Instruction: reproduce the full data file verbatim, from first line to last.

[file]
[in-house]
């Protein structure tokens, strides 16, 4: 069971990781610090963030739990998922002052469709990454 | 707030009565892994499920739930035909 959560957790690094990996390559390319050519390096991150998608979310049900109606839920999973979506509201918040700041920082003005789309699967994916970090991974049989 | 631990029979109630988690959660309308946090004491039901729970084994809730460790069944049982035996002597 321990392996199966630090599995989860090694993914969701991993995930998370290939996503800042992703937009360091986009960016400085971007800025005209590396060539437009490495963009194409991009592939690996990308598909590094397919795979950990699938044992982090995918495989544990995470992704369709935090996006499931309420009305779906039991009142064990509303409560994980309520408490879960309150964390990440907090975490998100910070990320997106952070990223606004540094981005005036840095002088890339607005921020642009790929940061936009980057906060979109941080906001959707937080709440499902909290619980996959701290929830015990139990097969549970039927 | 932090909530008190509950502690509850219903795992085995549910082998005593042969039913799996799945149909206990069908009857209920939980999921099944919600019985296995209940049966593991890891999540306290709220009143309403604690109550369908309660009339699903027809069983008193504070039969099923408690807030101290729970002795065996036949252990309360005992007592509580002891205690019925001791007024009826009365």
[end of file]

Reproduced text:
[in-house]
């Protein structure tokens, strides 16, 4: 069971990781610090963030739990998922002052469709990454 | 707030009565892994499920739930035909 959560957790690094990996390559390319050519390096991150998608979310049900109606839920999973979506509201918040700041920082003005789309699967994916970090991974049989 | 631990029979109630988690959660309308946090004491039901729970084994809730460790069944049982035996002597 321990392996199966630090599995989860090694993914969701991993995930998370290939996503800042992703937009360091986009960016400085971007800025005209590396060539437009490495963009194409991009592939690996990308598909590094397919795979950990699938044992982090995918495989544990995470992704369709935090996006499931309420009305779906039991009142064990509303409560994980309520408490879960309150964390990440907090975490998100910070990320997106952070990223606004540094981005005036840095002088890339607005921020642009790929940061936009980057906060979109941080906001959707937080709440499902909290619980996959701290929830015990139990097969549970039927 | 932090909530008190509950502690509850219903795992085995549910082998005593042969039913799996799945149909206990069908009857209920939980999921099944919600019985296995209940049966593991890891999540306290709220009143309403604690109550369908309660009339699903027809069983008193504070039969099923408690807030101290729970002795065996036949252990309360005992007592509580002891205690019925001791007024009826009365």